Panasonic Lumix G Vario 7-14mm F4 ASPH
Category: Wideangle Lens
Panasonic Lumix G Vario 7-14mm F4 ASPH review
Conclusion - Pros
- Extraordinarily small for such a wide lens
- Very good image quality
- Extremely fast, practically silent autofocus with minimal 'breathing'
- Impressively resistant to flare
Conclusion - Cons
- Does not accept filters
- Fairly strong lateral chromatic aberration at the widest settings when used on Olympus bodies
- High price (much more expensive than Olympus 9-18mm F4-5.6)
The Panasonic Lumix G Vario 7-14mm F4 is a remarkable lens - it may not be the widest angle zoom currently made (an honor held jointly by Sigma's 12-24mm for full frame and 8-16mm for APS-C), but its combination of ultra-wide view and compact size is unique. And for a lens that's so wide and so small, its image quality is very impressive indeed. Sharpness is high and pretty consistent across the frame without any great drop-off towards the corners, and resistance to flare is impressive. Distortion is extremely low thanks to the automatic software correction that's fully integrated into the Micro Four Thirds system, and while Olympus users will notice a fair bit of color fringing due to lateral chromatic aberration (particularly towards the wide end of the zoom), Panasonic users will again be spared seeing this in their images.
Build quality is typical Panasonic - reassuringly solid, but using plenty of high-quality plastics to help keep weight under control. Autofocus is fast and near-silent, and the lens exhibits hardly any change in angle of view on focusing (known as 'focus breathing'), which will be welcome to videographers. About the only real negative point of the design is that there's absolutely no facility to attach filters, due to the large domed front element. This is entirely normal for lenses this wide, but it does preclude the use of popular filters such as polarizers or neutral density gradients. (Of course it can be argued that this is no great loss, as polarizers won't always give good results at 7mm; the problem is you still can't use them at more moderately wide focal lengths such as 12mm where they would be more effective).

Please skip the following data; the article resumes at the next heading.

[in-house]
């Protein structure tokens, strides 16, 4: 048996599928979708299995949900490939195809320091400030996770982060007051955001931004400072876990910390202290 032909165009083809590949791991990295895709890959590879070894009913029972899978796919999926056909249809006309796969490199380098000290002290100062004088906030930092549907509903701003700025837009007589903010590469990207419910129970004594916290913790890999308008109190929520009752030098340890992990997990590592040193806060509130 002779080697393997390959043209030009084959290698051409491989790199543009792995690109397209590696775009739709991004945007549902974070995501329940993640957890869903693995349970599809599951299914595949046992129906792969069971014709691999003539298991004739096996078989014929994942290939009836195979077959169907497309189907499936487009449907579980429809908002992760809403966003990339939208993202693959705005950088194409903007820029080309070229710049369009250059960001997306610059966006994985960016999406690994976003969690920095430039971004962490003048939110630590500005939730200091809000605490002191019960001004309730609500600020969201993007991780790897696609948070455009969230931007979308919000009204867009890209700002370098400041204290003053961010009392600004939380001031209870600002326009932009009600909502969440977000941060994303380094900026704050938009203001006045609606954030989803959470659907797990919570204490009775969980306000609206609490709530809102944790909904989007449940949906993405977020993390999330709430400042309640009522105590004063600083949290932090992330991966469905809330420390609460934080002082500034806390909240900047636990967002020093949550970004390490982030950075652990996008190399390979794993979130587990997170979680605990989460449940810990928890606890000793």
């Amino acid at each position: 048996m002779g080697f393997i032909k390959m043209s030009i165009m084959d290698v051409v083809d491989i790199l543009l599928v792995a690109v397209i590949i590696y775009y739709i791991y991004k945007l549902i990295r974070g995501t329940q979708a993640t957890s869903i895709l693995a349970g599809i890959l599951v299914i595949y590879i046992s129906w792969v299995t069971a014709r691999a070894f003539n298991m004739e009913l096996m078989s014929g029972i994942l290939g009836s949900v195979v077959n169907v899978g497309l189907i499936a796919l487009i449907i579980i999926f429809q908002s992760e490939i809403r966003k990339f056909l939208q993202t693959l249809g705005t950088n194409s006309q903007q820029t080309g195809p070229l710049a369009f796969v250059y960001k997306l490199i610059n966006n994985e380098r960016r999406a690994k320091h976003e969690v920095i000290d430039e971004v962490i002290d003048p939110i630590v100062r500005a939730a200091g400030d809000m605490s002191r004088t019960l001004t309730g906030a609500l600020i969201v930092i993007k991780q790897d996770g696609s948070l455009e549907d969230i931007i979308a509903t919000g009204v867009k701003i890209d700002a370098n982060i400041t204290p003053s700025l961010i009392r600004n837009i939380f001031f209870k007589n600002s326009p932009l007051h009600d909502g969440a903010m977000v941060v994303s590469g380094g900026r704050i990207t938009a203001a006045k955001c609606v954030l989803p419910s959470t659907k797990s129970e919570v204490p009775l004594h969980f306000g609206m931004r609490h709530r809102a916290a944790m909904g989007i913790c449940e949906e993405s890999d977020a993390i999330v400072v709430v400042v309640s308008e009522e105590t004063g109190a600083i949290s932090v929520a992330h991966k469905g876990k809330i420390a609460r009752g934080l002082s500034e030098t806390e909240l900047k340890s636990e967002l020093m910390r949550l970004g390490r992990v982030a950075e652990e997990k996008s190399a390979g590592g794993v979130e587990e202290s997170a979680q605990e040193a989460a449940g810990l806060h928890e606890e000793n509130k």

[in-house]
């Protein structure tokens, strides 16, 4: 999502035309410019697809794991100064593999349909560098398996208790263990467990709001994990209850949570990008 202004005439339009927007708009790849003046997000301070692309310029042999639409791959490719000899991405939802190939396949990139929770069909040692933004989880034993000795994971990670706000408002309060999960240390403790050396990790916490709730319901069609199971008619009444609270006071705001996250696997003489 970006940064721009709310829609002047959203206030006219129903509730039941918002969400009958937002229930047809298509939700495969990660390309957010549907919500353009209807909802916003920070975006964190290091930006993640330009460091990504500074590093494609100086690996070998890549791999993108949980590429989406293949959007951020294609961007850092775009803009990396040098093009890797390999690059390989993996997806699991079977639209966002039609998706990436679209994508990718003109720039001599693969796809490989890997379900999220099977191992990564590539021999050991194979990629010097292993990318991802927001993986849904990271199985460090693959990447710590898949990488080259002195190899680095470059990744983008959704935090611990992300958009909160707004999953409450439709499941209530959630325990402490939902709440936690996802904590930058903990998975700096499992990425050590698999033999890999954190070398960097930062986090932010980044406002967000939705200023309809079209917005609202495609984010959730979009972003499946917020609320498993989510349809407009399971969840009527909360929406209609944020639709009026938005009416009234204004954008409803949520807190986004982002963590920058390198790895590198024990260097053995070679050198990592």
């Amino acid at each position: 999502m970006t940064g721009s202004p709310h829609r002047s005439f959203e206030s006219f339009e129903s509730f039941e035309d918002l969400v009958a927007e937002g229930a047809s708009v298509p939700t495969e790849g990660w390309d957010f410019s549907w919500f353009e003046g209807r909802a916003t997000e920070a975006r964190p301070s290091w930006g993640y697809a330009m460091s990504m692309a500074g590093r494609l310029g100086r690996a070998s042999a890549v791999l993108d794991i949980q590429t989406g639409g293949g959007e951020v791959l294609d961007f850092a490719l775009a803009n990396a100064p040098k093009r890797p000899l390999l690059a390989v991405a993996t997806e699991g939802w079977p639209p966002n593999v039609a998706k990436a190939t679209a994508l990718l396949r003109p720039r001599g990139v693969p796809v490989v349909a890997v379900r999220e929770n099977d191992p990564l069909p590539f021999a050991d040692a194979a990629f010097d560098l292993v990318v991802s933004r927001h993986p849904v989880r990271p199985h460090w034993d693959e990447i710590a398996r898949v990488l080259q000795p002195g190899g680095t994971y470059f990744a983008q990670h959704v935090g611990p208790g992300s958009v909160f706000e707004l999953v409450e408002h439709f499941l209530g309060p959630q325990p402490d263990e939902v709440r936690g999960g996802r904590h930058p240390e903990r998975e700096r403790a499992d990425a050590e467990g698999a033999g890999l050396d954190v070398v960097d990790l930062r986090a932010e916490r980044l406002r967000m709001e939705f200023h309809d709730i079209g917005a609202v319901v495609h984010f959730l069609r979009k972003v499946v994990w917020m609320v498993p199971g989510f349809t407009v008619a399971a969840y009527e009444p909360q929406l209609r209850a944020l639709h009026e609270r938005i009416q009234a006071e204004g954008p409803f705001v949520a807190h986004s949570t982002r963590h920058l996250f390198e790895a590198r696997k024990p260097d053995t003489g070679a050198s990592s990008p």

Of course the choice facing Micro Four Thirds owners is whether to buy this lens or the Olympus M ZD 9-18mm F4-5.6. The two are very close in terms of optical performance, so the decision comes down largely to one of specification and price. The Panasonic obviously covers a larger angle of view, and has a constant F4 maximum aperture; but the Olympus is rather smaller when retracted to its 'transport' position, can accept filters, and is considerably cheaper (about 60% of the price, depending upon market region). The Olympus's longer 18mm end also means there's less need to swap back and forwards with the kit zoom during everyday shooting. Overall the Panasonic offers more extreme capabilities, but the Olympus will probably be more practical for most users.
In summary then, the 7-14mm is an impressive piece of optical engineering. Its combination of ultra-wide view and compact size makes it unique, and wide angle fanatics will certainly be delighted by it. So if you're sure you want the widest lens possible for Micro Four Thirds, then it's a great choice. Indeed if it were still the only game in town we'd probably be recommending it almost unreservedly, but the Olympus 9-18mm now offers an excellent alternative at a much lower price.
Ergonomics and Handling
Landscape or travel photographers looking for a highly portable ultrawide zooms
Not so good for
Budget-conscious buyers or habitual filter users
Panasonic has produced an ultra-wide zoom for Micro Four Thirds that is a technological tour de force. Compact and with excellent image quality, it's a superb lens if you can afford the high price.
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